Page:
Creating a Recycling Program at Your School

from Wildlife Promise

What gets recycled at your local public schools? My daughter told me that only paper and cardboard were recycled at her school.

Aluminum can and juice pouch recycling box, Armstrong ElementaryHer science teacher, Ms. Marple, said she would love our help setting up recycling centers around the school. Ms. Marple registered our school, Armstrong Elementary, as an Eco-School – a program by National Wildlife Federation to reward green schools.

The grade three classes made the recycling bins, set them up around the school, and designed promotional posters. They made announcements about recycling on the morning TV show. Each week, they gathered and weighed the recycling. Ms. Marple took cans and bottles home to her residential recycling. I took the plastic caps and juice pouches for craft projects.

For the plastic cap recycling, we were inspired by this article in Ranger Rick magazine about plastic cap Fridge Flowers by Michelle Stitzlein. She works with schools to make large plastic cap mosaic murals. If we got too many plastic caps, our back-up plan was to bring them to Aveda’s plastic cap recycling program.

For the juice pouch recycling, I have collected them for a few years now, and I sew them together to make bags. But what I really wanted to try was sewing trash clothing so we could have a trash fashion or “trashion” show. We were inspired by the Eco-School trash fashion show at United High School in Armagh, PA. If we gathered too many juice pouches, our back-up plan was to send them to Terracycle.

Check out this video about our project:

 YouTube Preview Image

So this year we successfully set up the recycling centers. The grade three classes learned how to gather the recyclables as part of their weekly routine.

Amy Marple shows the recycling graphThere was a natural competitive aspect, where they wanted to say that “if we gather the most recycling of all the classes, then we win!” But I cautioned them by saying that when you gather lots of recyclables, that’s not necessarily a good thing. It means you are choosing to eat things in packages rather than making food that doesn’t require packaging. Choosing options without packaging is called “pre-cycling” and it’s the best option.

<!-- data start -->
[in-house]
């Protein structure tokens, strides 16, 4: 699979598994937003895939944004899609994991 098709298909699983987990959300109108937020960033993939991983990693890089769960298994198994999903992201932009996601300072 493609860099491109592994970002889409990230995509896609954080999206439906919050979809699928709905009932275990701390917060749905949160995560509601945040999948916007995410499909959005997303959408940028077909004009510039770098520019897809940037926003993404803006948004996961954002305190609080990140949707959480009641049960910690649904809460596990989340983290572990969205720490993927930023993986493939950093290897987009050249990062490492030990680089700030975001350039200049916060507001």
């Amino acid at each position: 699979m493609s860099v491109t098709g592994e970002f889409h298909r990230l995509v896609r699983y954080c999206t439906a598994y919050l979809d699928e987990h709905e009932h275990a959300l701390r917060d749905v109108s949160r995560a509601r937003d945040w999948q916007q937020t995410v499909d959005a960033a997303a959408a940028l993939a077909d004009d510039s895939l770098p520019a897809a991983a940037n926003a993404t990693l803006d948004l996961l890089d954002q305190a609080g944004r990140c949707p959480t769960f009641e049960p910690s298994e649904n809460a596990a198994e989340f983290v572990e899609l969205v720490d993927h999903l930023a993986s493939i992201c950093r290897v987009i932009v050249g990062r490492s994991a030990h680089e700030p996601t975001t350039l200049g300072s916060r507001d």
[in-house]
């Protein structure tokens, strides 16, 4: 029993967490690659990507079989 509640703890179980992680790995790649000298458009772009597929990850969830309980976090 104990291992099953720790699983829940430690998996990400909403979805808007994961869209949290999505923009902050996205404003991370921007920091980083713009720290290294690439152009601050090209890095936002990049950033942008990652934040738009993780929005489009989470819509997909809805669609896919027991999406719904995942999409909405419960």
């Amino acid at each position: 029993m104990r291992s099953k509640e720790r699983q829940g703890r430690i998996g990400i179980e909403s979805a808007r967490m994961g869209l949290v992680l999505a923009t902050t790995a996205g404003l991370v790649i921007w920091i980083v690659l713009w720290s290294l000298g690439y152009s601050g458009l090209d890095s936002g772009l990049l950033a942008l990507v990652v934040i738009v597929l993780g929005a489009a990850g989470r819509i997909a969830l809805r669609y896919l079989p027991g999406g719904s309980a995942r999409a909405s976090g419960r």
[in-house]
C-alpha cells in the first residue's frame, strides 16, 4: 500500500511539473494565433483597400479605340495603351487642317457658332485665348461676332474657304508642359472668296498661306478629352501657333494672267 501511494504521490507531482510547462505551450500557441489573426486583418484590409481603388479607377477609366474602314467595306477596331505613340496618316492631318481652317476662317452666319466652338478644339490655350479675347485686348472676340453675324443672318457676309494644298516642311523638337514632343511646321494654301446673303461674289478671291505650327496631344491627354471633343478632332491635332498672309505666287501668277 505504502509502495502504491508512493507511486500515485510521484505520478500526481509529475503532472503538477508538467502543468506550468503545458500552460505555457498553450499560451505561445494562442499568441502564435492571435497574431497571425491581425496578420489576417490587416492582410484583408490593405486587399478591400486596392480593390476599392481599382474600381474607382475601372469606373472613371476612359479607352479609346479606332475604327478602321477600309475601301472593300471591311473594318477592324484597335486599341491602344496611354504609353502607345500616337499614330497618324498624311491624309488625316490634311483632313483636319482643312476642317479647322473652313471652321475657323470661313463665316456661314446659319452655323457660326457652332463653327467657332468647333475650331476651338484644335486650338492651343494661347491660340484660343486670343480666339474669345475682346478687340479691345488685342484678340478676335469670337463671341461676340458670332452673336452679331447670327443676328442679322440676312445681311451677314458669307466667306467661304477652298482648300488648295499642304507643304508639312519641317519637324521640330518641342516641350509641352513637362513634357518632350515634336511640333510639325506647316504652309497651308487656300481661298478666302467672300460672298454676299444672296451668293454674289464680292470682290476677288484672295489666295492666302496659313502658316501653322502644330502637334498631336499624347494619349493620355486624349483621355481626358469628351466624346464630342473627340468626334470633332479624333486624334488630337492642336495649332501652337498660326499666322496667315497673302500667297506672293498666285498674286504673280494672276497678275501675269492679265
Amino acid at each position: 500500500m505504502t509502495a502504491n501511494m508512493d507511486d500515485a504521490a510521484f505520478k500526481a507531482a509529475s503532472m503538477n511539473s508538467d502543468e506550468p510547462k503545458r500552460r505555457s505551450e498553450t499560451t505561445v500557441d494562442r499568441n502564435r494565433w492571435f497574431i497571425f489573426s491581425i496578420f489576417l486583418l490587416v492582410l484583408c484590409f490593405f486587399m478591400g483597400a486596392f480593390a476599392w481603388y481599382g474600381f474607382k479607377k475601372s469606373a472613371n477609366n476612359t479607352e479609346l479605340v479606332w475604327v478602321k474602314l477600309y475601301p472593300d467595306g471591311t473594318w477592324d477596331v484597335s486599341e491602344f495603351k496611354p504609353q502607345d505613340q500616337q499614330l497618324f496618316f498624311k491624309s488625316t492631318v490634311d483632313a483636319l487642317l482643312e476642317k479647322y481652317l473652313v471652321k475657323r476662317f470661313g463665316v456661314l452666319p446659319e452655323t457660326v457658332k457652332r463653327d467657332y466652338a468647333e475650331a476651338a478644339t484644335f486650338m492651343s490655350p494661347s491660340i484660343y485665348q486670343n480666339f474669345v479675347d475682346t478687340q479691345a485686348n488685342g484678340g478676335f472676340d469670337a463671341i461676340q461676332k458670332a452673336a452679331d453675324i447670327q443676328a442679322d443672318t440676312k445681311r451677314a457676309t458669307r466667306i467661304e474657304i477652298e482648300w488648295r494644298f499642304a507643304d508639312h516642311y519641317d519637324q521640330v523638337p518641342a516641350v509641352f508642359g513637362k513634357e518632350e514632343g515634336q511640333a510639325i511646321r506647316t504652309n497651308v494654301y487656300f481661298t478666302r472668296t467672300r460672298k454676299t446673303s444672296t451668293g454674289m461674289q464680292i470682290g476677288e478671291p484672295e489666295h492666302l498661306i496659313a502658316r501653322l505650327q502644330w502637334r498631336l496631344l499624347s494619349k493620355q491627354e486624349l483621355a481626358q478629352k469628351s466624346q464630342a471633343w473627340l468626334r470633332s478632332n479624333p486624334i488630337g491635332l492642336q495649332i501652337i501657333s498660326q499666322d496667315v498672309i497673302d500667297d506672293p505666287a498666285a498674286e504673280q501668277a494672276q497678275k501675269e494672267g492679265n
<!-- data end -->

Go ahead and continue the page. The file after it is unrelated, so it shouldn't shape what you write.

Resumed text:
This kids were very enthusiastic about the project, especially when I showed the first trash fashion items. I am also developing new trash crafts that allow the kids to design their own trash fashion. My family attended a trash fashion show that was part of Alexandria’s Earth Day celebrations for many ideas. More on that in a future blog!

Thank you to Ms. Marple and the grade three classes for taking on this recycling project. Thank you also to the administrators for allowing the project to happen, and to all the students at Armstrong school who recycled.


National Wildlife Federation’s Storytelling Video Diary Series shares the candid tales of 10 NWF staffers from around the country; armed with their cameras in California, Wisconsin, the Pacific Northwest, Northern Virginia, and Washington, DC, these nine staffers will share with you their individual trials, epiphanies and stories as they unfold in their daily adventures.